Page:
Academic journal article Care Management Journals

Transnational Caregiving: Part 1, Caring for Family Relations across Nations

Academic journal article Care Management Journals

Transnational Caregiving: Part 1, Caring for Family Relations across Nations

Article excerpt

This article concerns how globalization and the aging of the world's population are affecting the already complex issue of intergenerational transnational caregiving. Globalization has caused an increase in workforce mobility with large numbers of individuals seeking employment overseas. This, coupled with increased longevity globally, has resulted in many workers leaving their elderly parents in need of care in their home countries. This has spawned caregiving across national borders, or caring for family relations across nations. Currently in the United States, not enough emphasis is given to family caregiving. Data compiled by AARP and the National Alliance for Caregiving estimate the economic value for this group of family caregivers in 2007 to be $375 billion, accounting for 34-52 million family caregivers per given year. This does not include those families who are transnational caregivers. The seminal work in this emerging field has been done by social anthropologists Loretta Baldassar, Cora Velekoop Baldock, and Raelene Wilding, who have defined the components of transnational caregiving based on an ethnographic study using qualitative data to study nine immigrant communities in Western Australia. Although their research focused on caregiving from a distance, additional work has been added to the discussion by introducing the element of "care drain" and further cultural perspectives. Therefore, this research is an exploratory study on intergenerational transnational caregiving within the context of the changing world and its demographics. Within the context of globalization and global aging, the following questions are addressed: What is the significance of family caregiving? What is a transnational? How has technology changed "transnationalism" today? What are the elements that comprise transnational caregiving? How does culture play a role in transnational caregiving? What are some of the national initiatives undertaken by governments to aid in workforce issues and recognition of caregiving organizations? By exploring these questions, it is hoped that there will be a better understanding of transnational caregiving and its relevance in all societies.1

Every individual will be a caregiver or a recipient of care at some point in the continuum of life (AARP International, 2008b). Although family caregiving, which includes friends and neighbors, is a universal obligation recognized by all cultures of the world, it remains under the radar with little acknowledgment or formal recognition by governments, employers, and society. In addition to providing assistance in activities of daily living (ADLs), such as housework, grocery shopping, assistance with toileting, cooking, and medical visits, the contributions made by these informal caregivers include health-related services that lay the groundwork for long-term care. The services provided allow many elderly, including individuals with disabilities, to remain in their homes for longer periods rather than being institutionalized.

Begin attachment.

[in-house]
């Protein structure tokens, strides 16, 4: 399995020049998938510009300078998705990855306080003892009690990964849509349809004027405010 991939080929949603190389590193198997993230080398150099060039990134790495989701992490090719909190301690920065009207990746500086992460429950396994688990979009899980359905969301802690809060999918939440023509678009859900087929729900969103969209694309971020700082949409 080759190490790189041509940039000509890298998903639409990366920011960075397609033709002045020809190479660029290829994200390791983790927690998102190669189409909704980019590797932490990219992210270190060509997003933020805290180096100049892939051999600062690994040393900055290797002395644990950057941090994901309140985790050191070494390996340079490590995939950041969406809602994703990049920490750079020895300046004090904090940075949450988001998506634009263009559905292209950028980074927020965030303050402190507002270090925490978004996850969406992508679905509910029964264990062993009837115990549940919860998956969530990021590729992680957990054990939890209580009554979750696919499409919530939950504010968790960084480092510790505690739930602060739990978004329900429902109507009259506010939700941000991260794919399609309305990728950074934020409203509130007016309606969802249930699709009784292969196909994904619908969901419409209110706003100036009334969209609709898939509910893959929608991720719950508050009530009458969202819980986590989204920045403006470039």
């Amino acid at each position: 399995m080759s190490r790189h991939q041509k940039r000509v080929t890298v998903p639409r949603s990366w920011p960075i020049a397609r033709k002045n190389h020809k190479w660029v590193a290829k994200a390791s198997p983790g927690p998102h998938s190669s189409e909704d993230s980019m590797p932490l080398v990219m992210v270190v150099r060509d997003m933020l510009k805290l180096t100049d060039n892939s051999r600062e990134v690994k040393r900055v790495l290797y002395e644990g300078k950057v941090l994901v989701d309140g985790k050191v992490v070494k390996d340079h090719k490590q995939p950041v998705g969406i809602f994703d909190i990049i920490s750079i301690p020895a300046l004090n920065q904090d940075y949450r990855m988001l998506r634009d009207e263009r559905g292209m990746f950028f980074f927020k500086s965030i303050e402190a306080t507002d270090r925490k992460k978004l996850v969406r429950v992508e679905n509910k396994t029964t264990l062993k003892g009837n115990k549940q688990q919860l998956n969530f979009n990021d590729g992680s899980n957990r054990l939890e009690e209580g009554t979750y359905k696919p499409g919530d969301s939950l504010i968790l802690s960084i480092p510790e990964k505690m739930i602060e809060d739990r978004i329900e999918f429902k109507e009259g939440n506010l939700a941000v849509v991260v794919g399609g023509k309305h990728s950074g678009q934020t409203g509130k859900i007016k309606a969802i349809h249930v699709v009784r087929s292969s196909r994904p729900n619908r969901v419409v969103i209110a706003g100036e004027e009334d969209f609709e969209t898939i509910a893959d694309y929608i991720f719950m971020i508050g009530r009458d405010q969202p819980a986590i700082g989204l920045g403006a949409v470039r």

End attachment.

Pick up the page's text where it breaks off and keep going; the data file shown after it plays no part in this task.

ECONOMICS

To illustrate the impact of informal family caregiving on countries and society is to recognize its economic component. In the United States, research in this area appropriates the cost of this unpaid demographic at $370 billion, accounting for 34-52 million family caregivers per given year (Gibson & Houser, 2008). Regionally, New York State accounts for 1.9 million family caregivers providing for $20.4 billion of the national total. This far exceeds the cost ascribed to the combination of nursing home and formal inhome care services (Levine, 2006). In the United Kingdom, the monetary savings to the country by caregivers is approximately £110 billion. Meanwhile, politicians acknowledge that there is no giveback in terms of benefits (Pitkeathley, 2008). Carers UK estimates that in 20 years, there will be an additional 3 million careers needed to provide the same level of care that is being offered today (Pitkeathley, 2008). …

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